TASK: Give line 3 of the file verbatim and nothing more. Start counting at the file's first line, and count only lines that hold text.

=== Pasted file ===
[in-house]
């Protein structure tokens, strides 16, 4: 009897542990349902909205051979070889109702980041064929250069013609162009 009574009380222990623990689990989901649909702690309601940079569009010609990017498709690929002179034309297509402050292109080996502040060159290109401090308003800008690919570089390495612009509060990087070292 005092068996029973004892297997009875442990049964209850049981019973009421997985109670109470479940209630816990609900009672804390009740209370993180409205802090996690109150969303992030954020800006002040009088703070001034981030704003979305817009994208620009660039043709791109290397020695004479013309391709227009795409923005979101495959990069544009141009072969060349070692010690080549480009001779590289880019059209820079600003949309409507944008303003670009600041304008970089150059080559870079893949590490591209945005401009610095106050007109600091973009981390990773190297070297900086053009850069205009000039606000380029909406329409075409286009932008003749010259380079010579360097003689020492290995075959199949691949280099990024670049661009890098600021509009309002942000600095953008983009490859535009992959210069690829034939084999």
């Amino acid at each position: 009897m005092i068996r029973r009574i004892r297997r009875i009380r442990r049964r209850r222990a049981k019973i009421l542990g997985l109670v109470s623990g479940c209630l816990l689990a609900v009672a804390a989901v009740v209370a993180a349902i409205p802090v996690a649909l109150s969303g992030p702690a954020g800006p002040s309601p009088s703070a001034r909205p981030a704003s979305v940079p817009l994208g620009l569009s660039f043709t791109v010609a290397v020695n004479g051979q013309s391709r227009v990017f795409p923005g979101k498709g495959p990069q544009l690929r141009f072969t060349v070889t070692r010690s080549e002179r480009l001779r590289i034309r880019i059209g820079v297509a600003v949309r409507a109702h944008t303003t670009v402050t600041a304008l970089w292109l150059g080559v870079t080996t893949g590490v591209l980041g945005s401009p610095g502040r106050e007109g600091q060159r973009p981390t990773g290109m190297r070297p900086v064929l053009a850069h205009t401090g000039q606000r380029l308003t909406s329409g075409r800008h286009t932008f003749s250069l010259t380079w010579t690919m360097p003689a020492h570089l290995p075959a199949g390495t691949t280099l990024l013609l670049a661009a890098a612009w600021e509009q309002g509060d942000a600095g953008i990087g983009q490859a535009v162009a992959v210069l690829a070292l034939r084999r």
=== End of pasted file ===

């Amino acid at each position: 009897m005092i068996r029973r009574i004892r297997r009875i009380r442990r049964r209850r222990a049981k019973i009421l542990g997985l109670v109470s623990g479940c209630l816990l689990a609900v009672a804390a989901v009740v209370a993180a349902i409205p802090v996690a649909l109150s969303g992030p702690a954020g800006p002040s309601p009088s703070a001034r909205p981030a704003s979305v940079p817009l994208g620009l569009s660039f043709t791109v010609a290397v020695n004479g051979q013309s391709r227009v990017f795409p923005g979101k498709g495959p990069q544009l690929r141009f072969t060349v070889t070692r010690s080549e002179r480009l001779r590289i034309r880019i059209g820079v297509a600003v949309r409507a109702h944008t303003t670009v402050t600041a304008l970089w292109l150059g080559v870079t080996t893949g590490v591209l980041g945005s401009p610095g502040r106050e007109g600091q060159r973009p981390t990773g290109m190297r070297p900086v064929l053009a850069h205009t401090g000039q606000r380029l308003t909406s329409g075409r800008h286009t932008f003749s250069l010259t380079w010579t690919m360097p003689a020492h570089l290995p075959a199949g390495t691949t280099l990024l013609l670049a661009a890098a612009w600021e509009q309002g509060d942000a600095g953008i990087g983009q490859a535009v162009a992959v210069l690829a070292l034939r084999r």